Addressing concerns that the Student Assembly, with only two female representatives out of its 23 members, could not adequately represent women’s issues, members of the S.A. sponsored a resolution that would create an at-large seat specifically representing women and women’s issues.
“This is an issue that has been plaguing the Student Assembly for at least three years,” said Natalie Raps ’12, vice president of public relations for the S.A. and a co-sponsor of the resolution. “These issues should be issues for every student.”
The S.A. formerly handled women’s issues through the women’s issues committee. Raps said that the committee is currently inactive due to an inability to find adequate staffing, but Raps and two other members of the S.A. are acting as direct liaisons to the Women’s Resource Center and handling women’s initiatives.
Representatives at the Women’s Resource Center expressed support for the resolution, which would lead to a reestablishment of the women’s issues committee under the leadership of the women’s issues representative.
“A lot of the Deans of Students have been looking at violence against women and general sexism on campus. Hopefully we can start to see gender equality reflected in Student Assembly,” said Kathryn Ling ’11, Supervisory Board Member at the Women’s Resource center.
Women’s issues came to the forefront of the S.A. following a string of incidents last semester which involved violence against women. After those incidents, the women’s issues committee, which was active at the time, conducted a survey to determine needs and issues surrounding students using the Blue Light Service and walking home at night, according to Raps. The committee also piloted a program called M.E.S.S. Express – Moving Efficiently Students Safely- which used a swipe card in local taxis for students to obtain rides.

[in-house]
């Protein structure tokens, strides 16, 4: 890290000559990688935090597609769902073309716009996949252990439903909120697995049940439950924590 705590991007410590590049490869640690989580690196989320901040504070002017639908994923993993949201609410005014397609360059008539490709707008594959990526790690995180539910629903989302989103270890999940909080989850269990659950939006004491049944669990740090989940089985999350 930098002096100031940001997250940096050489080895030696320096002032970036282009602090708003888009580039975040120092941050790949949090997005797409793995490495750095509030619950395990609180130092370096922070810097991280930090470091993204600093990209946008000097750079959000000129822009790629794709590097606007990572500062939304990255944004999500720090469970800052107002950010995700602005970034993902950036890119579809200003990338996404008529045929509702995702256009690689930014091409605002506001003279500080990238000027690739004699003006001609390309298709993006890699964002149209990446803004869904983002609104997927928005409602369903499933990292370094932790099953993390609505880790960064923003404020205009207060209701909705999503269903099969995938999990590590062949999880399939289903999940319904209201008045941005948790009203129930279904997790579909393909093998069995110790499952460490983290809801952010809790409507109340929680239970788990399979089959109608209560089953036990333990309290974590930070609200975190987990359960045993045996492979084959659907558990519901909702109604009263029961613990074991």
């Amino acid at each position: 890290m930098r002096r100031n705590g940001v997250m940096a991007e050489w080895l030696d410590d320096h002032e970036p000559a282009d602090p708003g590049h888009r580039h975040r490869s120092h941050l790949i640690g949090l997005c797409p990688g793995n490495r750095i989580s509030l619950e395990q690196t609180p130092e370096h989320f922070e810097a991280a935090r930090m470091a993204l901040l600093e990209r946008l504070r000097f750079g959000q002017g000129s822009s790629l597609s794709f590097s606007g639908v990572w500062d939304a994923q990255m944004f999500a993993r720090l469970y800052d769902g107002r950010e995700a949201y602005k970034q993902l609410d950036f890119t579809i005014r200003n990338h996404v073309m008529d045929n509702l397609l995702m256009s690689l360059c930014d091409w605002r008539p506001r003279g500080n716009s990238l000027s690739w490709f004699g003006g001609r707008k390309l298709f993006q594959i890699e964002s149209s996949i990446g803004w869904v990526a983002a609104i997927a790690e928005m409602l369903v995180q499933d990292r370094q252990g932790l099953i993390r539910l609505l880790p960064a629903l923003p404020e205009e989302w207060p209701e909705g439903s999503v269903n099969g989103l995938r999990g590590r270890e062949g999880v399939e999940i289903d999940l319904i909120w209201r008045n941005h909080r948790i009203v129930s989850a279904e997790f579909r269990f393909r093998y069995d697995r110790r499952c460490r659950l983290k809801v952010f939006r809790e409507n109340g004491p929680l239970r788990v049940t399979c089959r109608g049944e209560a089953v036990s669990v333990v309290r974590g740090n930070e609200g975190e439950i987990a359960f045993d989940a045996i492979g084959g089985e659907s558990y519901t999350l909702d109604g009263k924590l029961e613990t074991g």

At Cornell, “violence against women is a perennial issue,” said Matt Danzer ’12, the LBGTQ representative and a co-sponsor of the resolution. “What this committee is missing is someone devoted to women’s issues.”
Some members of the S.A., however, questioned the effectiveness of creating the new at-large position.
“The creation of this seat marginalizes women’s issues. Rather than having the issues women face addressed by the whole SA, this person would take all those issues under his or her wing. I feel that this would be kind of reductive… these issues should be addressed by the assembly as a whole,” said Ankur Bajaj ’13, an Arts and Sciences representative.
During discussion of the resolution, other assembly members saw ways for the student assembly to be more inclusive.
“I’m disappointed that there isn’t a men’s issues seat. Men have issues like anybody else,” said Roneal Desai ’13, the minority liaison at large for the SA.
The resolution co-sponsors said that although the S.A. currently only has two female members, the resolution had nothing to do with gender equality and that anyone committed to women’s issues could run.
The resolution’s co-sponsors wanted women’s issues to be directly addressed by the S.A. instead of treated as a special or minority interest.
“We have a 50/50 split on campus yet it’s treated as a minority issue. We should have adequate representation of the student body … Let’s approach it as a community, as an assembly,” said Chauncy Jenkins ’11, the Hotel school representative and another co-sponsor of the resolution.
The SA is planning to vote on the resolution at their next meeting.
Clarification: Although this article accurately quotes Desai as saying, “Men have issues like anybody else,” Desai was joking. In fact, he supports the resolution, which was approved by the Student Assembly on Feb. 24.
Original Author: Emily Coon